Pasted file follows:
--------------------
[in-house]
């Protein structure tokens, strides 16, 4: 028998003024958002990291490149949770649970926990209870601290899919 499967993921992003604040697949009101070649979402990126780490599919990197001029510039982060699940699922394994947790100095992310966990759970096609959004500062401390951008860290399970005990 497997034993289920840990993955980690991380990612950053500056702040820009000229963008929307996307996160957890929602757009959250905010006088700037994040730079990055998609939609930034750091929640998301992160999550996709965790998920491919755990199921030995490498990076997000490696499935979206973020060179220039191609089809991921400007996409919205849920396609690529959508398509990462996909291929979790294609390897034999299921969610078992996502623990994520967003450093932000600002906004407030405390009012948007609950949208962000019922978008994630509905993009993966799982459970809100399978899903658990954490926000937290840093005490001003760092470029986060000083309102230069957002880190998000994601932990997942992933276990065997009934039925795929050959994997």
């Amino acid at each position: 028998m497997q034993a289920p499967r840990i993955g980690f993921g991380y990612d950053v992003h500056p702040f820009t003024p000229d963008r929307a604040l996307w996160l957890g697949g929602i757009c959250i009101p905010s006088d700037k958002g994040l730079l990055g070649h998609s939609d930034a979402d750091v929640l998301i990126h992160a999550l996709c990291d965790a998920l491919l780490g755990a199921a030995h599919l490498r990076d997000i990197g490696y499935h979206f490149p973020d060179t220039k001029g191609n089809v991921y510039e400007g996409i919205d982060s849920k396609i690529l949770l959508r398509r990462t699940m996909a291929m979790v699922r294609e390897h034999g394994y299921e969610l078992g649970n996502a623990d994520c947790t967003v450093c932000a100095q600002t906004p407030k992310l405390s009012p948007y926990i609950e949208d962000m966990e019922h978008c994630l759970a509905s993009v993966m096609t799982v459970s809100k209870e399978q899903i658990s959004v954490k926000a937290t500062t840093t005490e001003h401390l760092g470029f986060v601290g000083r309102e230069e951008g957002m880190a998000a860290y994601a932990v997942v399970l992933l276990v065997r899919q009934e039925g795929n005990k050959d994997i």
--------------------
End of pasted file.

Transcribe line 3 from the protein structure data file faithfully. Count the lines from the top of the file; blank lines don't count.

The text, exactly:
């Amino acid at each position: 028998m497997q034993a289920p499967r840990i993955g980690f993921g991380y990612d950053v992003h500056p702040f820009t003024p000229d963008r929307a604040l996307w996160l957890g697949g929602i757009c959250i009101p905010s006088d700037k958002g994040l730079l990055g070649h998609s939609d930034a979402d750091v929640l998301i990126h992160a999550l996709c990291d965790a998920l491919l780490g755990a199921a030995h599919l490498r990076d997000i990197g490696y499935h979206f490149p973020d060179t220039k001029g191609n089809v991921y510039e400007g996409i919205d982060s849920k396609i690529l949770l959508r398509r990462t699940m996909a291929m979790v699922r294609e390897h034999g394994y299921e969610l078992g649970n996502a623990d994520c947790t967003v450093c932000a100095q600002t906004p407030k992310l405390s009012p948007y926990i609950e949208d962000m966990e019922h978008c994630l759970a509905s993009v993966m096609t799982v459970s809100k209870e399978q899903i658990s959004v954490k926000a937290t500062t840093t005490e001003h401390l760092g470029f986060v601290g000083r309102e230069e951008g957002m880190a998000a860290y994601a932990v997942v399970l992933l276990v065997r899919q009934e039925g795929n005990k050959d994997i």